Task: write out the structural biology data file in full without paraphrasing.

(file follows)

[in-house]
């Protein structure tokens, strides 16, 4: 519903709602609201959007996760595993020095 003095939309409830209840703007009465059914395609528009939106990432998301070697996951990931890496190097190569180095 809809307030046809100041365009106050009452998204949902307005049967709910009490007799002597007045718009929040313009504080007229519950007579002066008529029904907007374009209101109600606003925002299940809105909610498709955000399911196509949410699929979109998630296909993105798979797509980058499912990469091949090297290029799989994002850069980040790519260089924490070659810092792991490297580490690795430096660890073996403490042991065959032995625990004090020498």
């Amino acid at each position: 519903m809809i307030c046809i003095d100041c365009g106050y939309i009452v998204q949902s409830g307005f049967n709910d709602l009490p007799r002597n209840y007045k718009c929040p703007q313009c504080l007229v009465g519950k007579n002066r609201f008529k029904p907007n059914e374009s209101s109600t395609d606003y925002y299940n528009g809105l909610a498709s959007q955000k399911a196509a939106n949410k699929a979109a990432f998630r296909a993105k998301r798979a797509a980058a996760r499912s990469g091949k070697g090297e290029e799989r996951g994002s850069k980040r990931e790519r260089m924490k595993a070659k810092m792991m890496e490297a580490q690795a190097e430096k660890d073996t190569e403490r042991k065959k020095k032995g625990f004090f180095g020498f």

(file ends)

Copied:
[in-house]
């Protein structure tokens, strides 16, 4: 519903709602609201959007996760595993020095 003095939309409830209840703007009465059914395609528009939106990432998301070697996951990931890496190097190569180095 809809307030046809100041365009106050009452998204949902307005049967709910009490007799002597007045718009929040313009504080007229519950007579002066008529029904907007374009209101109600606003925002299940809105909610498709955000399911196509949410699929979109998630296909993105798979797509980058499912990469091949090297290029799989994002850069980040790519260089924490070659810092792991490297580490690795430096660890073996403490042991065959032995625990004090020498």
């Amino acid at each position: 519903m809809i307030c046809i003095d100041c365009g106050y939309i009452v998204q949902s409830g307005f049967n709910d709602l009490p007799r002597n209840y007045k718009c929040p703007q313009c504080l007229v009465g519950k007579n002066r609201f008529k029904p907007n059914e374009s209101s109600t395609d606003y925002y299940n528009g809105l909610a498709s959007q955000k399911a196509a939106n949410k699929a979109a990432f998630r296909a993105k998301r798979a797509a980058a996760r499912s990469g091949k070697g090297e290029e799989r996951g994002s850069k980040r990931e790519r260089m924490k595993a070659k810092m792991m890496e490297a580490q690795a190097e430096k660890d073996t190569e403490r042991k065959k020095k032995g625990f004090f180095g020498f």